The evolution of sleep science and its routines throughout the ages has been subject to a variety of studies. Here we are going to discuss the curious world of sleeping habits!
Written by Marialma Team
Back in the 1400s, the course of day to day life was determined by the sun and its absence. As electricity hadn’t been invented yet, people had little or nothing to do after sunset. So they slept. But they would do it in shifts: from sunset until midnight and then again from the early hours of the morning until daybreak.
In the early ’90s, a psychiatrist, Thomas Wehr, conducted an experiment where he placed volunteers in houses without any kind of electricity.
Without artificial light, their schedule revolved around the sun: they did their chores in the sunlight and by night they rested, due to the absence of light. Over the next couple of weeks, they started to have a segmented sleep schedule, like the one, observed in people from the 15th century.
Not only they had the same sleep schedule, as they felt more relaxed. In that sleep interval, the body released prolactin, the same hormone that is released right after the orgasms. So, the sleep science wasn’t hard to define!
Modern-day sleep science
In this day and age, our sleep schedule is very different. It is the direct result of the industrial revolution where a workday can last 16 hours, which diminishes the amount of time people can sleep. Even taking a nap during the day can be frown upon or seen as “not very productive”.
According to our sleep science today, the number of people relying on sleeping pills has increased over the years and anxiolytics that help people unwind and go to sleep are one of the most prescribed. The trouble is: they all cause addiction.
The pharmaceutical industry has yet to develop an efficient and risk-free drug. But there’s new hope in the horizon, a drug that inhibits the production of hypo creatinine, the neurotransmitter responsible for the sleep-wake cycle.
Instead of inducing sleep, this new drug simply cancels out the substance that is keeping you awake. However, this miraculous drug still awaits FDA approval.
Unfortunately, there is no perfect solution for the lack of sleep. There are several suggestions, however, that need to be taken into account for you to lead a healthy sleep schedule.
The key to a good sleep routine
The hormone that regulates our internal clock is melatonin. When there is a rise of melatonin you start feeling sleepy and that usually comes after sunsets. On the other hand, when melatonin levels are low you wake up, which usually happens in the mornings.
Then there was technology
Nowadays, there’s is something messing up our levels of melatonin: the variety of screens we are subjected to through the course of the day. That can disrupt our internal rhythm as our brains can’t distinguish between night and day with the same ease, so we struggle to fall asleep.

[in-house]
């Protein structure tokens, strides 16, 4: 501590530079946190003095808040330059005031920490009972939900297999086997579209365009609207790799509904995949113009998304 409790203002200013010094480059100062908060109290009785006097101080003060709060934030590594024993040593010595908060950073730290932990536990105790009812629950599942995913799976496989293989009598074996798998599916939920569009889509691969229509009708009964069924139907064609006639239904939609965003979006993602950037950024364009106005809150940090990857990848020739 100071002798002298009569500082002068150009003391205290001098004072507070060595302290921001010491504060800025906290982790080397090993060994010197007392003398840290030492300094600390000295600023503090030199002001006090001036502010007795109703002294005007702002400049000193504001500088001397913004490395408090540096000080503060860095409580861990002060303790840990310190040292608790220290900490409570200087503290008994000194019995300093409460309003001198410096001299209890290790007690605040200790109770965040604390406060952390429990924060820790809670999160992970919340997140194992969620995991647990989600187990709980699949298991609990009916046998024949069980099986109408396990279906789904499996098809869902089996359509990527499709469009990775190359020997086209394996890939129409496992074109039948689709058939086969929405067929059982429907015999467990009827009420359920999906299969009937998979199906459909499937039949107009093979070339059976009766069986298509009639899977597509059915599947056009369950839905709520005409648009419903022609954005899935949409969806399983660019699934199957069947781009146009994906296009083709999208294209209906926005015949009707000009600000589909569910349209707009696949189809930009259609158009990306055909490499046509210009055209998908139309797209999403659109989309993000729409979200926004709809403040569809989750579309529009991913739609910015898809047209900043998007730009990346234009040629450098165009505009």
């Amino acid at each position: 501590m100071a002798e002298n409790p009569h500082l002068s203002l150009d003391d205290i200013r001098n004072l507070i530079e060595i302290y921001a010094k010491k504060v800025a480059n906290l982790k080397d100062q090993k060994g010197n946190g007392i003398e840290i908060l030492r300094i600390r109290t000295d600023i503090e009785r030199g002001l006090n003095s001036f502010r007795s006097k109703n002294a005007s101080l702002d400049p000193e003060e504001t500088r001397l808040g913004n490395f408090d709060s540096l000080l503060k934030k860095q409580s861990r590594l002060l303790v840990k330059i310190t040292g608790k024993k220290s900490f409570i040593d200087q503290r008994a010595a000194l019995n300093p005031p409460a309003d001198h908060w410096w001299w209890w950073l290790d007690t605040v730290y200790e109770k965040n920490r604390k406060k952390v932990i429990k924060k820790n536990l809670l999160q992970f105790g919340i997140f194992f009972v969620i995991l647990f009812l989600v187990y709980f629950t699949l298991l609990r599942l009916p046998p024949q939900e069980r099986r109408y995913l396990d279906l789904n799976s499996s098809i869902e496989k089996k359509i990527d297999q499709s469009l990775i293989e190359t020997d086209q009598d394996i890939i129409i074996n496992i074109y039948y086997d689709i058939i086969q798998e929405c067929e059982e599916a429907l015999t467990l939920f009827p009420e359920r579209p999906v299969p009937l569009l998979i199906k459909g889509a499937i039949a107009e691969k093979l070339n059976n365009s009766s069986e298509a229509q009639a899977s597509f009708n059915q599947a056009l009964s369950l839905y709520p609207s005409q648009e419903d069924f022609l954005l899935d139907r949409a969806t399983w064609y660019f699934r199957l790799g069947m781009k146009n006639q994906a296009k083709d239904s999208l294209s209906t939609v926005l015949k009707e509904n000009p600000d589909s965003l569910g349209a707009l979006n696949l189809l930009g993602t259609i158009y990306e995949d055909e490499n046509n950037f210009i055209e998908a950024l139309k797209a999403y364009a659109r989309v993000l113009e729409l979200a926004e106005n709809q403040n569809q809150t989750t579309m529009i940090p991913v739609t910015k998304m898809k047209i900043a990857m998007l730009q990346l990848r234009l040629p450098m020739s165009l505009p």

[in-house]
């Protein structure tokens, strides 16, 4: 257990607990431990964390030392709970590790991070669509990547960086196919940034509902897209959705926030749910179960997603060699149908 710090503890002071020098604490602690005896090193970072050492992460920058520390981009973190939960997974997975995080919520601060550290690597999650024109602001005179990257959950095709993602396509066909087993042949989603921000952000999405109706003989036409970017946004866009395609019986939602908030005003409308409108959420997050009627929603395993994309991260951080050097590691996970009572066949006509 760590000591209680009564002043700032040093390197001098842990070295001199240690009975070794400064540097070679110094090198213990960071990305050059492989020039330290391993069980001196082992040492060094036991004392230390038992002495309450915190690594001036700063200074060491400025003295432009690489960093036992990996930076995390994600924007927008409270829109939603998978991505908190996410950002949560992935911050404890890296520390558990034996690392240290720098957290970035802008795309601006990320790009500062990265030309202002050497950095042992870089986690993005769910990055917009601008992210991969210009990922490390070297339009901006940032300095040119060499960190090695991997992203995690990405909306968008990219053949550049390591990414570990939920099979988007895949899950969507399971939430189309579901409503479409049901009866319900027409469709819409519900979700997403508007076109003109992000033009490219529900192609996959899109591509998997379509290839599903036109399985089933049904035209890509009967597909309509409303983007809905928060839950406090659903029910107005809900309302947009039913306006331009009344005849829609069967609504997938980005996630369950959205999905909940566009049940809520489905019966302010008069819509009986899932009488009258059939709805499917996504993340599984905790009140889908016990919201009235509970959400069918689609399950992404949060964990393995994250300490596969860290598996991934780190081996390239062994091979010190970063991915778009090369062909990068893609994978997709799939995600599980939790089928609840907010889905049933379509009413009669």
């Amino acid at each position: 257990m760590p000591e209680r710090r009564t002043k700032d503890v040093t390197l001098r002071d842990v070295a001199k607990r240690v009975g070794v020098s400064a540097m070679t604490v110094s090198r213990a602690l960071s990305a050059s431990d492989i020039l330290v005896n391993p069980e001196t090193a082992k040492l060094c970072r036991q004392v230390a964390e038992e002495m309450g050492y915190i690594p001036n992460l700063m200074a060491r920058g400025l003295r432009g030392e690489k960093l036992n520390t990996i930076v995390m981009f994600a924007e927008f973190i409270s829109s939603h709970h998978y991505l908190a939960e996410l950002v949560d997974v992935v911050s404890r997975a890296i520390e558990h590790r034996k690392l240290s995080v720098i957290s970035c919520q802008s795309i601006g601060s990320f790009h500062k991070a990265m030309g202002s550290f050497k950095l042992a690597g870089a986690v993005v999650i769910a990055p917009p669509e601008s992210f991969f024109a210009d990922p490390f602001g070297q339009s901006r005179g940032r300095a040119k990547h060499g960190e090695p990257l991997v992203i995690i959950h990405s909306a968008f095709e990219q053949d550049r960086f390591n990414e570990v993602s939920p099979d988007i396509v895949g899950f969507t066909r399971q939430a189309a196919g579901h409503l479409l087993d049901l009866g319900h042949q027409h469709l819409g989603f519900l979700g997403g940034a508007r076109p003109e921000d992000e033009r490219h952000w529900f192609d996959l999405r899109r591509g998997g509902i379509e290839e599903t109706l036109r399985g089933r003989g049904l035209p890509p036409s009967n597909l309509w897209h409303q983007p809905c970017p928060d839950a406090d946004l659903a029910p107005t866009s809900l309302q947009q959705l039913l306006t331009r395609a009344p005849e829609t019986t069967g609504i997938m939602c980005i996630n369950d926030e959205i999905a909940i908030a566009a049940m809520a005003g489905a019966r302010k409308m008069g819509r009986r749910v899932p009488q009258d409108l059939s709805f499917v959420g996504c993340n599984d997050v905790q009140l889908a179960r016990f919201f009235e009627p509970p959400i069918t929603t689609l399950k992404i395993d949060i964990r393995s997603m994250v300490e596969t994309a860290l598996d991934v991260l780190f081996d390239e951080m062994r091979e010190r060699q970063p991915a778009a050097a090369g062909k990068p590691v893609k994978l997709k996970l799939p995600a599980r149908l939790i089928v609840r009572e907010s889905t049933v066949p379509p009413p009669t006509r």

The best you can do to regulate your melatonin level – rather than take melatonin pills, which can have several counter effects such as changes in your menstrual cycle – is to control your exposure to light after sunset, so that means you have to cut the screen time.
A shortcut that can have the same effect is to adapt the light of your electronic devices, for instance, in the TV you can choose the mode “Cinema” where the light is warmer and there’s also an app for Mac and PC to help you regulate the intensity of your screen light.
But if you still toss and turn after following all this advice, don’t worry sometimes it is normal, however, if this happens every night, you need to see a specialist or change your routine.
💡 Did you know what happens in your body while you sleep?
Mouth: The saliva production drops and you have that dry mouth feeling. That is just the right environment for bacteria to spread, hence your morning’s bad breath.
Skin: When you are sleep deprived, you can experience an outbreak of oily skin and pimples due to the rise in cortisol levels. While the cortisol rises, other hormones like collagen drop. As the latter is responsible for keeping your skin clean and healthy…disaster can happen.
Brain: It’s cleaning time. Dead cells and beta-amyloid protein molecules are removed, the accumulation of which can lead to memory loss.
Muscles: The release of growth hormones occurs, which among other functions helps to repair muscle fibres. Therefore, sleep is essential to recover from an injury or after weight training.
Source: Belen Esparis, Sleep Disorder unit in Mount Sinai Medical CenterRevista Super InteressantePublished on 6 Apr 2014 Dreamland: Adventures in the strange science of sleep David K. Randall, W. W. Norton & Company, 2012. Take a Nap! Change Your LifeSara Mednick, Workman Publishing Company, 2006. The Slumbering Masses: Sleep, Medicine and Modern American LifeMathew J. Wolf Meyer, University of Minnesota Press, 2012.
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